The sauna meister artfully swirled a white towel over his head, sending waves of eucalyptus scented steam to envelope us. “Try to hang in there and breathe it in,” he urged those of us remaining in the room. A couple of people from the group of 22 had slipped out the door already, opting instead to breathe in the urban air at the top of the Hewing Hotel in Minneapolis.
I moved to a lower bench in the small wooden-walled sauna, and calculated in an utterly unscientific way that it was probably 10 degrees cooler on the bottom bench versus the top. But temperatures, like the time, had become difficult to determine as I pushed the limits of my comfort zone in this sweaty space I shared with other urban adventurers.
The spirit of the evening had been to go on an urban retreat with some friends. Try something different. And one of these friends was a new and enthusiastic member of the Sauna Society Outfitters, a community founded to promote the physical, mental, and social benefits of thermic bathing.
Showing no concern for time of year, the Sauna Society offers a Full Moon Steam Medley at the Hewing. The medley consists of three, 15-minute steam rounds, between which participants cool off on the hotel’s rooftop. The ice bath plunge is optional. This particular night was an Aufguss Aromatherapy Session in which the sauna meister offered up three different aromatherapy scents, one during each of the 15-minute sessions.
Admittedly, I went to the Hewing on a lark. It sounded like a fun night out with friends — a chance to catch up, detoxify my body, warm up on a chilly spring evening, and get that much closer to the full moon.
But what actually happened that night is hard to describe. I remember sitting outside, poolside, in a chaise lounge after the third 15-minute sauna. I know one of my friends was next to me on her own chair, and when I could finally put words together to speak, I uttered, “I think I’m having an out of body experience.” Now, I’m a pretty practical, feet-on-the-ground kind of gal, not much prone to hyperbole or drama. And it’s important to note that after 27 years, I am still stone cold sober.
My friend on the chair next to me grunted in affirmation. “I don’t know if I can leave this chair,” she said. And it’s important to note that she, too, was under the influence of nothing other than this communal sauna fest. And we sat like that, side by side, as the full moon rose over the cityscape, marveling at our extraordinary mental and physical sensations of well being.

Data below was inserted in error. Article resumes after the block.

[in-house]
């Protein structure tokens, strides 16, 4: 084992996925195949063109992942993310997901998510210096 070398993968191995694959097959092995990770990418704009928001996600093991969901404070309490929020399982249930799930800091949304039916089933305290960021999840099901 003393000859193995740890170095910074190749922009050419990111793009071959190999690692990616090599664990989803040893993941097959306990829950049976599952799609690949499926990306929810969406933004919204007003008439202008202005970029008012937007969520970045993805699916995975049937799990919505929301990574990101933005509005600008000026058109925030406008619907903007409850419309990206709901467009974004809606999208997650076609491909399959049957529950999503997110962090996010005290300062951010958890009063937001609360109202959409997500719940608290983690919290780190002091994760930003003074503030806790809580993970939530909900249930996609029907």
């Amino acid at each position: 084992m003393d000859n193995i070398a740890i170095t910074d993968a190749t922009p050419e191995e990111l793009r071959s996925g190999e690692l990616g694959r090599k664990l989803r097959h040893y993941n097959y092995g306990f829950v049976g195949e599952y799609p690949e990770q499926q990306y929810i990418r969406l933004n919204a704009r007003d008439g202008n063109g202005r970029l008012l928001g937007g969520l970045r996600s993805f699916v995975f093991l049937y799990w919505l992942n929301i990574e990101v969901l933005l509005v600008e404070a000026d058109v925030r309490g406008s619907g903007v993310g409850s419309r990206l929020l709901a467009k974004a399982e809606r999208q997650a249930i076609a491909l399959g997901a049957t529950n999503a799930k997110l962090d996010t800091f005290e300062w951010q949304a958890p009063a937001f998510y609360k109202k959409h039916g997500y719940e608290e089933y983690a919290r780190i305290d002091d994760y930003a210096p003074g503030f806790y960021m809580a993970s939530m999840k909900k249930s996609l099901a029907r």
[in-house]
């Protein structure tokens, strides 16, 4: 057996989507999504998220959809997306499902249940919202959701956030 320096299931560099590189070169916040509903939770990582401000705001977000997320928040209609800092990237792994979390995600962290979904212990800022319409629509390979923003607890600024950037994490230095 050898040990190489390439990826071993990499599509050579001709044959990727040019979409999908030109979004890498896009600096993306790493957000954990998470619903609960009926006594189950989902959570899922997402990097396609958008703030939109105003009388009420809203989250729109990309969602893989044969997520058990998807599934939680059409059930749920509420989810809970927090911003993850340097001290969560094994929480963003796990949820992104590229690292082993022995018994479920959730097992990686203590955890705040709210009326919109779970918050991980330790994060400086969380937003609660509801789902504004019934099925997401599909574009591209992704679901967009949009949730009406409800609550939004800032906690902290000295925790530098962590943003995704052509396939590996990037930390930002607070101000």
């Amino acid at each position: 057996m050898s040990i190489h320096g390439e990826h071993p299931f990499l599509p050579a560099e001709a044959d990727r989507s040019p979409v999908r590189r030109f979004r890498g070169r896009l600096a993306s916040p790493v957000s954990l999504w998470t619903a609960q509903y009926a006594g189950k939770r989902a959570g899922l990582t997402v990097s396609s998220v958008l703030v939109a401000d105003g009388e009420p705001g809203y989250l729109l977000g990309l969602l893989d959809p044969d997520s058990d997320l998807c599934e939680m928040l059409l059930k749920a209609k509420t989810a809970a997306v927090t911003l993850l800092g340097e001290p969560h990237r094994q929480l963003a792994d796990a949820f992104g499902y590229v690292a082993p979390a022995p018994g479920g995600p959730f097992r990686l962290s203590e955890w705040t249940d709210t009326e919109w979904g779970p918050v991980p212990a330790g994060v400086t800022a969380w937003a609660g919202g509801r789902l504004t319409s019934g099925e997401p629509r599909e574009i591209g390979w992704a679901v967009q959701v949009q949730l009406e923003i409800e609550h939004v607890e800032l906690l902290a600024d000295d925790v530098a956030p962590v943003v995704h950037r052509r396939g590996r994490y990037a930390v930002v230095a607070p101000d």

After 15 minutes of reveling in the feelings of tranquility and oneness with the universe, we deemed it safe enough to join the sauna meister and some of our fellow sauna mates in the pool. There, the meister laid some sauna science on us, which helped explain the relaxed and blissful state. It had to do with neurotransmitters, sweating, and the fight/flight response, and at the time it made perfect sense.
This sense of salubrity stayed with me for the good part of a week, and as often happens when we immerse ourselves back into our day-to-days, it began to fade. I noticed my edges sharpening again, the bounce leaving my step, ever so slowly, and despite my modest meditation practice. I knew it was another three weeks until the next Full Moon Steam, and although I toyed with the idea of adding a sauna to the house, it wasn’t going to happen anytime soon either.
But, suppose there was something to the sauna meister’s scientific explanation about the body/mind benefits to sweating in community?
Enter Modo yoga, or, Phase Two of my Urban Retreat Experiment. Modo yoga is a yoga style and philosophy that is practiced in a room heated anywhere from 95-103 degrees. Like the Sauna Society, it has a growing number of devotees, who keep coming back to the community for a daily, weekly, or monthly dose of this feels so good. And again, as with the Sauna Society, there is a purity of purpose among the people drawn to practice that is as palpable as the moisture laden air. And thus, Modo yoga got me through the month of April, during which I did my 30 in 30 — 30 hot yoga sessions in 30 days.
And now? With summer the sun draws me outside and to the many ways to find peace of mind in our urban spaces. My next adventure involves hanging between two trees — “mocking.” Practiced alone or with friends, eyes open or closed, book or no book, mocking invites participants to sway in the breeze, snuggle up, take a nap, or find animals in the shapes of clouds. Hammocks can be stacked, are easily moved, and can often accommodate canines.
Other urban retreats include the Minnesota Landscape Arboretum, Eloise Butler Wildflower Garden, Lake Harriet Rose Garden, the Lyndale Park Peace Garden, Thomas Sadler Roberts Bird Sanctuary, and the Chain of Lakes. And let us not forget the back yard retreat – or front if you are seeking community. Have a garden? Plunge your hands into the soil plant some vegetables or flowers.
Ultimately these retreats have one destination in common. They are meant to bring us back to ourselves. To our sense of peace, belonging, and well-being. Sometimes we need to get out, to be able to come back in.
Julia Edelman is the Editor of The Phoenix Spirit.